RegionFunction -> Function[{x, y, z}, y - 80000 + 0.0875*x > 0]]

This outputs the following plot:

enter image description here

Notice that even two kilometers away from the summit, the plume is still incredibly dense. Its density doesn't become negligible until it's hundreds and hundreds of kilometers away from the summit. If you were to raise the upper limit on $z$, you would see that the plume rises to a height of over $160\text{ km}$! That's way beyond the upper limit of the mesosphere. And to be honest, I think I've been conservative in my estimate for $Q$.

Is this realistic?

First, let's consider what kind of eruption we're dealing with. It's a shield volcano, so most of the material that comes out will not be in the plume. However, as I said before, I likely underestimated $Q$, and so such a plume isn't that unrealistic.

That final height of the plume - $\sim80\text{ km}$ - seems a bit much. However, it's really not that far-fetched. In general, the relationship between plume height $H$ and $Q$ is $$Q\propto H^4$$ Kaminski et al. use the equation $$Q=aH^4+b$$ where, for $12\text{ km}\leq17\text{ km}$, $a=258\text{ kg s}^{-1}\text{ km}^{-4}$ and $b=-4.6\times10^6\text{ kg s}^{-1}$. We can assume that $H$ is going to be even greater than $17\text{ km}$, so we should expect the result to be close but not totally accurate. Rearranging, plugging in for $Q$ and then solving yields a total plume height of $79\text{ km}$ - which is very close to what Mathematica told us. Perhaps that result isn't too ridiculous after all.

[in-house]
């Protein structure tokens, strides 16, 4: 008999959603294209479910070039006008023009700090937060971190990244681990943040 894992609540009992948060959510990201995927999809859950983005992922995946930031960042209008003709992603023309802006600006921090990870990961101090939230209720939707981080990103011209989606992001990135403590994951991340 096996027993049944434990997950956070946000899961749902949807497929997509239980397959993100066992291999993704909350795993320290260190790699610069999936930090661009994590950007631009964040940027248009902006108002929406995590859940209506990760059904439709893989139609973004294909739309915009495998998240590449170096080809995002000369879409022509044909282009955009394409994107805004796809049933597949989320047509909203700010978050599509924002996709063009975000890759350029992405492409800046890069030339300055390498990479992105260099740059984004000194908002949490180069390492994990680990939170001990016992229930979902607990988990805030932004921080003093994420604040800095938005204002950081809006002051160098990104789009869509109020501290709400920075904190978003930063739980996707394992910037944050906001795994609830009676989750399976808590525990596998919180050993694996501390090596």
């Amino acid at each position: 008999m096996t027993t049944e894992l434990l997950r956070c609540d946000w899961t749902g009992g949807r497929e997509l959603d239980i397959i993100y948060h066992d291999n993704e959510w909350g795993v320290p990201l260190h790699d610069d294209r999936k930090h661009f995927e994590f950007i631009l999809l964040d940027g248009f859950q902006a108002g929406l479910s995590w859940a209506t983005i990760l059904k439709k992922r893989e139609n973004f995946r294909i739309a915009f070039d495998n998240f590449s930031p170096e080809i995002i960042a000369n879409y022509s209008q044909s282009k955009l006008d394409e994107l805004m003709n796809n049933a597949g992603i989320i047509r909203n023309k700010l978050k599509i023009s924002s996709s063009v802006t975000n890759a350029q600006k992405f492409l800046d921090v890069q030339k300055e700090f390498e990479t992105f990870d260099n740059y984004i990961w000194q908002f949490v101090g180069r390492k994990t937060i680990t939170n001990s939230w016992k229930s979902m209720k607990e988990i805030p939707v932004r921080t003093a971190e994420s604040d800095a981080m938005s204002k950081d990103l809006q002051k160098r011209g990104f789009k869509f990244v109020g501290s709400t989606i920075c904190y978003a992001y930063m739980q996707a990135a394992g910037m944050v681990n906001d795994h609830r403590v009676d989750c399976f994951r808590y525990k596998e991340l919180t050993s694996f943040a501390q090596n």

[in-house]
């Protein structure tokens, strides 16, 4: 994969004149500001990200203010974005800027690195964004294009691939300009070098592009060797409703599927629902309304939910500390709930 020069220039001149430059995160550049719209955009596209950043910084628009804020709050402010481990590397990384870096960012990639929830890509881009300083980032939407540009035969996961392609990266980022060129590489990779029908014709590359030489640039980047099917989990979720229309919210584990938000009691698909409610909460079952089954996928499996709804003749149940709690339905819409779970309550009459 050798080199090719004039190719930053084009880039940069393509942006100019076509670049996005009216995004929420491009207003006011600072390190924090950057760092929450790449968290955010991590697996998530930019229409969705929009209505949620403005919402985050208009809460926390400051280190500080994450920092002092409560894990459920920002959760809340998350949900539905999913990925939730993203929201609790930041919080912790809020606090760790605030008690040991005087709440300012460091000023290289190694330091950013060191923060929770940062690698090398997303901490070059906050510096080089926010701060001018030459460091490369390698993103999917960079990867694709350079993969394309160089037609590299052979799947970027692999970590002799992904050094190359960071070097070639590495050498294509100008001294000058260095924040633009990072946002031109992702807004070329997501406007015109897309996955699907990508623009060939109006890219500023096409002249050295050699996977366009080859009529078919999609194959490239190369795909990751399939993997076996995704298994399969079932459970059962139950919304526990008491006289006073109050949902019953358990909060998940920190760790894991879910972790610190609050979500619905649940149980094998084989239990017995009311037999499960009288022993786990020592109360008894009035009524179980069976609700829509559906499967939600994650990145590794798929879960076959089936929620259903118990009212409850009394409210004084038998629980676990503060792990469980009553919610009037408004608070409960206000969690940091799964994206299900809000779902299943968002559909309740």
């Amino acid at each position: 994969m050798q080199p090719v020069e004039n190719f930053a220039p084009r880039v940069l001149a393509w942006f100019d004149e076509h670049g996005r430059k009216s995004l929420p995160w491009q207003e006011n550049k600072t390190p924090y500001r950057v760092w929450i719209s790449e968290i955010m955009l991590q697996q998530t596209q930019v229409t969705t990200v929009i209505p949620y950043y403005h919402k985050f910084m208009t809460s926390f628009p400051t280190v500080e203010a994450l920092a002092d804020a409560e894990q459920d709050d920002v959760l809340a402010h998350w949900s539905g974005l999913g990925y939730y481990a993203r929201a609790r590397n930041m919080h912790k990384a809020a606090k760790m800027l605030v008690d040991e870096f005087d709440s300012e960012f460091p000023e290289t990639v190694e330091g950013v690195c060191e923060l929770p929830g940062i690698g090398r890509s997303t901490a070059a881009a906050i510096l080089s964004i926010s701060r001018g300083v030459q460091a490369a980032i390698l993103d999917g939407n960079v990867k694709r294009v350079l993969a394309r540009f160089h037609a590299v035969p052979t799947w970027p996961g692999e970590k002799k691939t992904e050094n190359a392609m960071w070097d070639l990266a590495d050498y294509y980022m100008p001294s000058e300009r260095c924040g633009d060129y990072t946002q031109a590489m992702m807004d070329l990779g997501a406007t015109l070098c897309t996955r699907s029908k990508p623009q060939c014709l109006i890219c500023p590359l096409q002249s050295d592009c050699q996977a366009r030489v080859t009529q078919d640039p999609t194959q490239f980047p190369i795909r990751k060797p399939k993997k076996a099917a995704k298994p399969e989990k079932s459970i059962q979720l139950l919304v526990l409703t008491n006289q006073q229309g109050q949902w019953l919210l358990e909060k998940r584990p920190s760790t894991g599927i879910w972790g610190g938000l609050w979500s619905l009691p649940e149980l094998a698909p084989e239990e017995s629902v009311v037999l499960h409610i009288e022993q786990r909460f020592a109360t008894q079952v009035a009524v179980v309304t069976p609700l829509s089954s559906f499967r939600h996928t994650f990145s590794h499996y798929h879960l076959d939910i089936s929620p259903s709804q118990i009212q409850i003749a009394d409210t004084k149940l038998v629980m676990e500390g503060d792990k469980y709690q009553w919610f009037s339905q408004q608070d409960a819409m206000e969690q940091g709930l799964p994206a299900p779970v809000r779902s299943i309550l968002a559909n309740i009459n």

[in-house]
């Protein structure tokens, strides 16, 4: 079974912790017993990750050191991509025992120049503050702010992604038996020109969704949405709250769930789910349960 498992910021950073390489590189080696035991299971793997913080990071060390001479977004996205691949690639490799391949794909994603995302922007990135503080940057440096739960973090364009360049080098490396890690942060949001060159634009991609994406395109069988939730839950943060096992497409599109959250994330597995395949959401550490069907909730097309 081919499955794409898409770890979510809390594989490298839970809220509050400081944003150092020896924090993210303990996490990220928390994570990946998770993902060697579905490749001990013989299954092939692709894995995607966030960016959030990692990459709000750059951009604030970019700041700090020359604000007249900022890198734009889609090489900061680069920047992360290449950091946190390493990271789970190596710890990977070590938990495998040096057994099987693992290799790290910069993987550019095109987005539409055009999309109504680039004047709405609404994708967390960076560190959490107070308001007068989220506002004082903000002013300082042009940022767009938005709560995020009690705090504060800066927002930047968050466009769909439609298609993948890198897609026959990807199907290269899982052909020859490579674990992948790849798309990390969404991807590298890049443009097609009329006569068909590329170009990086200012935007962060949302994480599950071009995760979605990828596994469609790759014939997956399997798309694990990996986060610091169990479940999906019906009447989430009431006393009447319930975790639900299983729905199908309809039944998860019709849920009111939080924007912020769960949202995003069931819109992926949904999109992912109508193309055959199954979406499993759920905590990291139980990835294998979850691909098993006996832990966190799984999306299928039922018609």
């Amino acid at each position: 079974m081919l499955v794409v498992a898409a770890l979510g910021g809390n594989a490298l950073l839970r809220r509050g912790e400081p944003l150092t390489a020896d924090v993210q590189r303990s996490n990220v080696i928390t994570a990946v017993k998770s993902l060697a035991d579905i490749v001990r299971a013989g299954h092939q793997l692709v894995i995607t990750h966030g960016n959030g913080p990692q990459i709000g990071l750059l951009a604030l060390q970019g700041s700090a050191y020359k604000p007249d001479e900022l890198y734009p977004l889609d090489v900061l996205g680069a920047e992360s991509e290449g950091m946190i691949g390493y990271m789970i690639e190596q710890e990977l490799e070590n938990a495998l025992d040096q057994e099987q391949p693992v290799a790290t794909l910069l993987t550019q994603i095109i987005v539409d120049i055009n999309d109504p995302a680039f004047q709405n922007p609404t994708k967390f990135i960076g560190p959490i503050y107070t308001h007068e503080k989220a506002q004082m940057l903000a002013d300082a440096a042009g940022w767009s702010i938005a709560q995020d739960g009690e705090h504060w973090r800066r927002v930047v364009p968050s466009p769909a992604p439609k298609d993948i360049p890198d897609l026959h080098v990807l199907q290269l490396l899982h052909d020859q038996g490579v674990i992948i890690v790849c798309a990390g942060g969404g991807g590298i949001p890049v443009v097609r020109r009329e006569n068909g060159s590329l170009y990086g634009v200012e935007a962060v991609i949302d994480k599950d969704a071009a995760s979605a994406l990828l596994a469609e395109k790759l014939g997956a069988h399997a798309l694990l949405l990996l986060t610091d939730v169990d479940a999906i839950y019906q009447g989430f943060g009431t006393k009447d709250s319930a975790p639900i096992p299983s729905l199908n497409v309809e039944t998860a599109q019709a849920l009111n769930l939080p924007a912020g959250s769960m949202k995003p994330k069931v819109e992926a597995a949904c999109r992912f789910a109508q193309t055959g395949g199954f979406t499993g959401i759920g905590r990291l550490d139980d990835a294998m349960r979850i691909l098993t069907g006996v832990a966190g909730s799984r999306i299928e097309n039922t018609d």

One thing you'll need to consider is column collapse. It might be the most important factor behind the eruption's evolution. An eruption column will collapse when the bulk density of the material (a combination of its density and the density of the air inside the column) becomes too dense compared with the air around it. Looking at some standard atmospheric tables, we can see that the mesosphere is not at all dense, meaning that collapse is highly likely. The plume will form, certainly, and material will travel hundreds of kilometers (during which the Gaussian plume model is a good fit), but it won't last for that long.